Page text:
For broad protection, GFCI circuit breakers may be added in many panels of older homes to replace ordinary circuit breakers. For homes protected by fuses, you are limited to receptacle or portable-type GFCIs, and these may be installed in areas of greatest exposure such as the bathroom, kitchen, basement, garage, and outdoor circuits.
A GFCI should be used whenever operating electrically powered garden equipment (mower, hedge trimmer, edger, etc.). Consumers can obtain similar protection by using GFCIs with electric tools (drills, saws, sanders, etc.) for DIY work in and around the house.
Circuit breaker and receptacle-type GFCIs may be installed in your home by a qualified electrician. Receptacle-type GFCIs may also be installed by knowledgeable consumers familiar with electrical wiring practices who also follow the instructions accompanying the device. When in doubt about the proper procedure, contact a qualified electrician. Do not attempt to install it yourself.
The portable GFCI requires no special knowledge or equipment to install.
Testing the GFCIs
All GFCIs should be tested once a month to make sure they are working properly and are protecting you from fatal shock. They should also be tested right after installation to make sure they are working properly and protecting the circuit. Professional electricians will have a special device for this initial test, if they have installed your device, that will provide the most accurate information.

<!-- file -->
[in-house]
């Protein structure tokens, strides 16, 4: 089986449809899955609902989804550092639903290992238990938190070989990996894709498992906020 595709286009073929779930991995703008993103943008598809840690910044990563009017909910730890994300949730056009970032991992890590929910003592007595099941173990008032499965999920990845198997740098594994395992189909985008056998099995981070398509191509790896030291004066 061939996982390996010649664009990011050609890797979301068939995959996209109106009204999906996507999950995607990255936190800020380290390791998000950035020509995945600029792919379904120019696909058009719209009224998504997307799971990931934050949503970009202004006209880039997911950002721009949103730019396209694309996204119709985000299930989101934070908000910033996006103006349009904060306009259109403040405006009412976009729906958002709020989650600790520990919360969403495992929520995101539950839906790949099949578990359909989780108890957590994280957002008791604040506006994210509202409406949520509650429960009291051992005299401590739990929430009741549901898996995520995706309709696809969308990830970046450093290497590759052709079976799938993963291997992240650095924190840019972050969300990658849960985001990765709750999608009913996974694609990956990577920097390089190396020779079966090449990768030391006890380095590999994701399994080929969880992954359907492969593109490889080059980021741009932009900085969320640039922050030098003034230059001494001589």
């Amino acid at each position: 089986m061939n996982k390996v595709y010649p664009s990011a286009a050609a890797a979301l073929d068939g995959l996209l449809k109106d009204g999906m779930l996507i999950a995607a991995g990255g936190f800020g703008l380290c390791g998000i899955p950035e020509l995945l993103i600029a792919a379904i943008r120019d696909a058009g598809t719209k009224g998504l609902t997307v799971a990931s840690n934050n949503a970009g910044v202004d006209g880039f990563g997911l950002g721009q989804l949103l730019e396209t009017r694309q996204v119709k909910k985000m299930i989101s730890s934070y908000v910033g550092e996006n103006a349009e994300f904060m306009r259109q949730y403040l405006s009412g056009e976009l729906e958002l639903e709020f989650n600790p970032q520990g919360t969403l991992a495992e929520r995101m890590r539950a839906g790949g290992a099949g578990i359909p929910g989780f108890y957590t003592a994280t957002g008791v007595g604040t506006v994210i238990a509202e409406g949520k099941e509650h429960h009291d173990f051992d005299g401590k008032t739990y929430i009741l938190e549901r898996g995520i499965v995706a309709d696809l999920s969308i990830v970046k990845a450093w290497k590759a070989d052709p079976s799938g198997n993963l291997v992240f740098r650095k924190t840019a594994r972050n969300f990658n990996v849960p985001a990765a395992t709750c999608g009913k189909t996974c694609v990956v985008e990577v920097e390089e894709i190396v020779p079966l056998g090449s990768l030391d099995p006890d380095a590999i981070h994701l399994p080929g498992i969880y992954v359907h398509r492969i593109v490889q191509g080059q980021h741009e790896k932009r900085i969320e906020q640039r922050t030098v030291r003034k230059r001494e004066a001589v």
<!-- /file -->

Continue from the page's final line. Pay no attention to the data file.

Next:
To test the receptacle GFCI, first plug a night light or lamp into the outlet. The light should be on. Then, press the "TEST" button on the GFCI. The GFCI's "RESET" button should pop out, and the light should go out.
If the reset button pops out but the light does not go out, the GFCI has been improperly wired. Contact an electrician to correct the wiring errors. If the reset button does not pop out, the GFCI is defective and should be replaced, also by a professional so you're certain to have satisfactory results.
If the GFCI is functioning properly, and the lamp goes out, press the reset button to restore power to the outlet.
In the event you have installed your own GFCI, this test method will not always be adequate for testing whether it has been installed correctly. You should always have a professional conduct the initial test to keep yourself safe and to make sure it's working.